Advance Quotes (123 quotes)
A new era of ocean exploration can yield discoveries that will help inform everything from critical medical advances to sustainable forms of energy. Consider that AZT, an early treatment for HIV, is derived from a Caribbean reef sponge, or that a great deal of energy—from offshore wind, to OTEC (ocean thermal energy conservation), to wind and wave energy—is yet untapped in our oceans.
A science cannot be played with. If an hypothesis is advanced that obviously brings into direct sequence of cause and effect all the phenomena of human history, we must accept it, and if we accept it, we must teach it.
All revolutionary advances in science may consist less of sudden and dramatic revelations than a series of transformations, of which the revolutionary significance may not be seen (except afterwards, by historians) until the last great step. In many cases the full potentiality and force of a most radical step in such a sequence of transformations may not even be manifest to its author.
As knowledge advances, science ceases to scoff at religion; and religion ceases to frown on science. The hour of mockery by the one, and of reproof by the other, is passing away. Henceforth, they will dwell together in unity and goodwill. They will mutually illustrate the wisdom, power, and grace of God. Science will adorn and enrich religion; and religion will ennoble and sanctify science.
As man advances in civilisation, and small tribes are united into larger communities, the simplest reason would tell each individual that he ought to extend his social instincts and sympathies to all the members of the same nation, though personally unknown to him. This point being once reached, there is only an artificial barrier to prevent his sympathies extending to the men of all nations and races.
As to how far in advance of the first flight the man should know he’s going. I’m not in agreement with the argument that says word should be delayed until the last possible moment to save the pilot from developing a bad case of the jitters. If we don’t have the confidence to keep from getting clutched at that time, we have no business going at all. If I’m the guy going, I’ll be glad to get the dope as soon as possible. As for keeping this a big secret from us and having us all suited up and then saying to one man “you go” and stuffing him in and putting the lid on that thing and away he goes, well, we’re all big boys now.
As we advance in life we learn the limits of our abilities.
As we conquer peak after peak we see in front of us regions full of interest and beauty, but we do not see our goal, wo do not see the horizon; in the distance tower still higher peaks, which will yield to those who ascend them still wider prospects, and deepen the feeling, the truth of which is emphasised by every advance in science, that “Great are the Works of the Lord.”
Engineers apply the theories and principles of science and mathematics to research and develop economical solutions to practical technical problems. Their work is the link between scientific discoveries and commercial applications. Engineers design products, the machinery to build those products, the factories in which those products are made, and the systems that ensure the quality of the product and efficiency of the workforce and manufacturing process. They design, plan, and supervise the construction of buildings, highways, and transit systems. They develop and implement improved ways to extract, process, and use raw materials, such as petroleum and natural gas. They develop new materials that both improve the performance of products, and make implementing advances in technology possible. They harness the power of the sun, the earth, atoms, and electricity for use in supplying the Nation’s power needs, and create millions of products using power. Their knowledge is applied to improving many things, including the quality of health care, the safety of food products, and the efficient operation of financial systems.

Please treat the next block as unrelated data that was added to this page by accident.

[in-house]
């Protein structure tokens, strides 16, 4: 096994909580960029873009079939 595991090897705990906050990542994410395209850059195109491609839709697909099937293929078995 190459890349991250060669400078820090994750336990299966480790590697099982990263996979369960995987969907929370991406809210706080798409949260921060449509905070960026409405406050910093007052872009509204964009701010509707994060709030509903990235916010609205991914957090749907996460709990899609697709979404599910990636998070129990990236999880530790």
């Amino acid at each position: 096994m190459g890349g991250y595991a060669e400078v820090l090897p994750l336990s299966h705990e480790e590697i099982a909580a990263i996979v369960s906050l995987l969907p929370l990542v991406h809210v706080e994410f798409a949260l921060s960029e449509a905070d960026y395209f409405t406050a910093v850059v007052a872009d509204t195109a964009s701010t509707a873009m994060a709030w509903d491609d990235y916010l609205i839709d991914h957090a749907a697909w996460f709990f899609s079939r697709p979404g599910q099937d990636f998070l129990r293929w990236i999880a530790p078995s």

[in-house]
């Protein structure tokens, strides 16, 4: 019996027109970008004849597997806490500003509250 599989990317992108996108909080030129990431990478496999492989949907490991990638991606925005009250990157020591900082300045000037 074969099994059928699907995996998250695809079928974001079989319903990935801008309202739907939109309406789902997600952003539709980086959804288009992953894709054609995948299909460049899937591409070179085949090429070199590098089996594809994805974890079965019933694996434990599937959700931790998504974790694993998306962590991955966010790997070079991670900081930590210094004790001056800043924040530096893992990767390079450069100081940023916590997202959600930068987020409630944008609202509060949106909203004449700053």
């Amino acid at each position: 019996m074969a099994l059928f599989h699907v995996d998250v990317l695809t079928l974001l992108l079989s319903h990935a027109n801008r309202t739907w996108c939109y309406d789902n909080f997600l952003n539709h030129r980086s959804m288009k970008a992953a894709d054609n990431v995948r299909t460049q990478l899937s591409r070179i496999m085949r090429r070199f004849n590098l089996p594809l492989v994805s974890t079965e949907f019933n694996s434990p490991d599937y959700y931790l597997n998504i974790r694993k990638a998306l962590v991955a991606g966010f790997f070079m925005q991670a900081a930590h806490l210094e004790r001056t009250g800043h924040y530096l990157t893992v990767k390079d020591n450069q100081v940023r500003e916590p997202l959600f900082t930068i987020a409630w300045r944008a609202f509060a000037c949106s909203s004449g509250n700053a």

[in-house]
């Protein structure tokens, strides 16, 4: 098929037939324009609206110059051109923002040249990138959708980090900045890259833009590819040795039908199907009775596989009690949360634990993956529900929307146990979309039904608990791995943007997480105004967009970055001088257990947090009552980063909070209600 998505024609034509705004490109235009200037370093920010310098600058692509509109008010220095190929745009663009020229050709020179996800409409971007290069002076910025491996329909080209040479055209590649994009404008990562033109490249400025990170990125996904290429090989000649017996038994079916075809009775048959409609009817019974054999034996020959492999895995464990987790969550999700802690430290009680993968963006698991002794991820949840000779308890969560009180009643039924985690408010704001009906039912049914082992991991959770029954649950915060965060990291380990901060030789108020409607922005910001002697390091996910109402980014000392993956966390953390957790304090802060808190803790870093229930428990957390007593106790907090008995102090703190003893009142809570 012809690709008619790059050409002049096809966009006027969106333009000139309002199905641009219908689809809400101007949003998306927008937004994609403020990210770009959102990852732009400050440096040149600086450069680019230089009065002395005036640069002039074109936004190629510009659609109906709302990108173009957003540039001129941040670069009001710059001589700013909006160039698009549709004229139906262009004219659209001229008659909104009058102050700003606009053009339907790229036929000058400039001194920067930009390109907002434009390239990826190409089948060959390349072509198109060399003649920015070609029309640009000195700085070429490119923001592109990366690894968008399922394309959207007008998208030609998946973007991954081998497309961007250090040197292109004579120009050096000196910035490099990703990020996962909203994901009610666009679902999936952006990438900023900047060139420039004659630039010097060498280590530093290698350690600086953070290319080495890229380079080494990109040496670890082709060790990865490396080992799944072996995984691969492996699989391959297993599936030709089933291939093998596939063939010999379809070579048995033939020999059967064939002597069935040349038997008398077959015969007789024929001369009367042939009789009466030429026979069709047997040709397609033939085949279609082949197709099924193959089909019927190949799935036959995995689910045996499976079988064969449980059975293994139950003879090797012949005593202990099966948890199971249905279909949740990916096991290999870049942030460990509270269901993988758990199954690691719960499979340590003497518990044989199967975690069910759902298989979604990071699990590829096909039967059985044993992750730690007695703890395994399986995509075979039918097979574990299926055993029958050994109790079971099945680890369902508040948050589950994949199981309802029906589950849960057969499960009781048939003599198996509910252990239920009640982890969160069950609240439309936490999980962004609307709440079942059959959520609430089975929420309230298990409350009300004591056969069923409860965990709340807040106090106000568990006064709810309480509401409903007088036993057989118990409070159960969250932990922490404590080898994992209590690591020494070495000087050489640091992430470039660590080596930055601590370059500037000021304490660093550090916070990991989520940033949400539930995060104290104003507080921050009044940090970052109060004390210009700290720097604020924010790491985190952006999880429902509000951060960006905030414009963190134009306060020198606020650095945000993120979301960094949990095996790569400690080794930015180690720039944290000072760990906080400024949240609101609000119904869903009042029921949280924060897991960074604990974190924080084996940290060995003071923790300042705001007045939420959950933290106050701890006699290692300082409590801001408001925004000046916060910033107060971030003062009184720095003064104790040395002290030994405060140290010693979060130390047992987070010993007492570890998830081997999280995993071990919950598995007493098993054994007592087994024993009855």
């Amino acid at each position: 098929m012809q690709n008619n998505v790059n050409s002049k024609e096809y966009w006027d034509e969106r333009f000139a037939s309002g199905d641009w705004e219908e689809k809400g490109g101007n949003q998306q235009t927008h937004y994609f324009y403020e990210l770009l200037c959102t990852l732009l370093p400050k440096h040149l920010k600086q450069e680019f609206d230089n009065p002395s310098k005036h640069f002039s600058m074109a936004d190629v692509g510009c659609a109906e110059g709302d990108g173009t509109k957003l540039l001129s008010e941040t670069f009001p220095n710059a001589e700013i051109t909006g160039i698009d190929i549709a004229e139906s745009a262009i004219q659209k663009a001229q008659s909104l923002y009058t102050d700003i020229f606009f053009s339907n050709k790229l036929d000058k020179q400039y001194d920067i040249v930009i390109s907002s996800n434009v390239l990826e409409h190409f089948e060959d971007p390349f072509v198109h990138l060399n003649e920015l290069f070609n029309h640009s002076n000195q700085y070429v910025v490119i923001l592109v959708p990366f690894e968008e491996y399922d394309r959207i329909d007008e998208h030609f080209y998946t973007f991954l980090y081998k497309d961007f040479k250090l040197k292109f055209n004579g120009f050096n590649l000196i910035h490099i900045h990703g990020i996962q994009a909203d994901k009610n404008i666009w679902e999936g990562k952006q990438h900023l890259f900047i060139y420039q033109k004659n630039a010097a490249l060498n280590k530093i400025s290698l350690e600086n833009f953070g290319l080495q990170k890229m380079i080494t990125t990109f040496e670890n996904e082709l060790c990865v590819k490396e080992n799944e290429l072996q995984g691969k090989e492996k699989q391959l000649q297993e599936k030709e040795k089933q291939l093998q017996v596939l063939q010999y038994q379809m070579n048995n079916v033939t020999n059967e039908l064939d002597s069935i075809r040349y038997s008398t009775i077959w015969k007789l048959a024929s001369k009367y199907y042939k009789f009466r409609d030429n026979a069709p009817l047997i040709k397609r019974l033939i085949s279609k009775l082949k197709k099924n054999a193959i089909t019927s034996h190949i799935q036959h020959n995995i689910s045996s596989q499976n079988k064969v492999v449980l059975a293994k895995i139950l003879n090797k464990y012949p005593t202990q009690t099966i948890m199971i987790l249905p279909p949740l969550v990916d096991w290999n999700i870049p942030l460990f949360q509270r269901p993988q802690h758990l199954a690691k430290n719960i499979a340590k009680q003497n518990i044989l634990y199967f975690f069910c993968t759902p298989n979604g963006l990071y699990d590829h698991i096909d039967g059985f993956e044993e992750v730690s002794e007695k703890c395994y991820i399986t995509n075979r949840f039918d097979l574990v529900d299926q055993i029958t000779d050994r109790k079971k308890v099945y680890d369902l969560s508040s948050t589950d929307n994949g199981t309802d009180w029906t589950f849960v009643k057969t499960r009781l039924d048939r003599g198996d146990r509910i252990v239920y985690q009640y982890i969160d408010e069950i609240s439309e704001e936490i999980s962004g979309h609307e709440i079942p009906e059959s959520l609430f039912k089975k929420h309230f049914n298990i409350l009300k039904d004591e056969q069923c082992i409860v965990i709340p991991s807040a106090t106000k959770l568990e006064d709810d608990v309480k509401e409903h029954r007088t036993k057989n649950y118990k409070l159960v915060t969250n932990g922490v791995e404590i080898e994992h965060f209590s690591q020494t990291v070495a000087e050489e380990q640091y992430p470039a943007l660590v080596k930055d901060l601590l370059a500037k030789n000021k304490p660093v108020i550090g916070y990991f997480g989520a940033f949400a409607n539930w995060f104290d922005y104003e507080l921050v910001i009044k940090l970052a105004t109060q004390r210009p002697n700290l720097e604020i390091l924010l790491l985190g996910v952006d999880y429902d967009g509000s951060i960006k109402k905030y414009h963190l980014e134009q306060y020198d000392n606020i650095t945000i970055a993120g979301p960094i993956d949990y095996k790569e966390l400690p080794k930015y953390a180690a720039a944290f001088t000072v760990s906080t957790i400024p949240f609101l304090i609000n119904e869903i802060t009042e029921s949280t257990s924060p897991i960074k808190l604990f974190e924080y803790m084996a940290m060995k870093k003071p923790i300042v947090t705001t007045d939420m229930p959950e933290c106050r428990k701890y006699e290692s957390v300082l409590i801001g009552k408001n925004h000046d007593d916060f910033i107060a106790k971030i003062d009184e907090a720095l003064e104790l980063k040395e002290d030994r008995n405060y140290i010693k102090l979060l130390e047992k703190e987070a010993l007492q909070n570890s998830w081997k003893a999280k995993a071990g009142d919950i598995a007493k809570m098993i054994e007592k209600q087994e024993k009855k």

Even mistaken hypotheses and theories are of use in leading to discoveries. This remark is true in all the sciences. The alchemists founded chemistry by pursuing chimerical problems and theories which are false. In physical science, which is more advanced than biology, we might still cite men of science who make great discoveries by relying on false theories. It seems, indeed, a necessary weakness of our mind to be able to reach truth only across a multitude of errors and obstacles.
Every great advance of science opens our eyes to facts which we had failed before to observe, and makes new demands on our powers of interpretation.
Evolution advances, not by a priori design, but by the selection of what works best out of whatever choices offer. We are the products of editing, rather than of authorship.
Experimental observations are only experience carefully planned in advance, and designed to form a secure basis of new knowledge.
George Stephenson, with a sagacity of mind in advance of the science of his day, answered, when asked what was the ultimate cause of motion of his locomotive engine, ‘that it went by the bottled-up rays of the sun.’
How thoroughly it is ingrained in mathematical science that every real advance goes hand in hand with the invention of sharper tools and simpler methods which, at the same time, assist in understanding earlier theories and in casting aside some more complicated developments.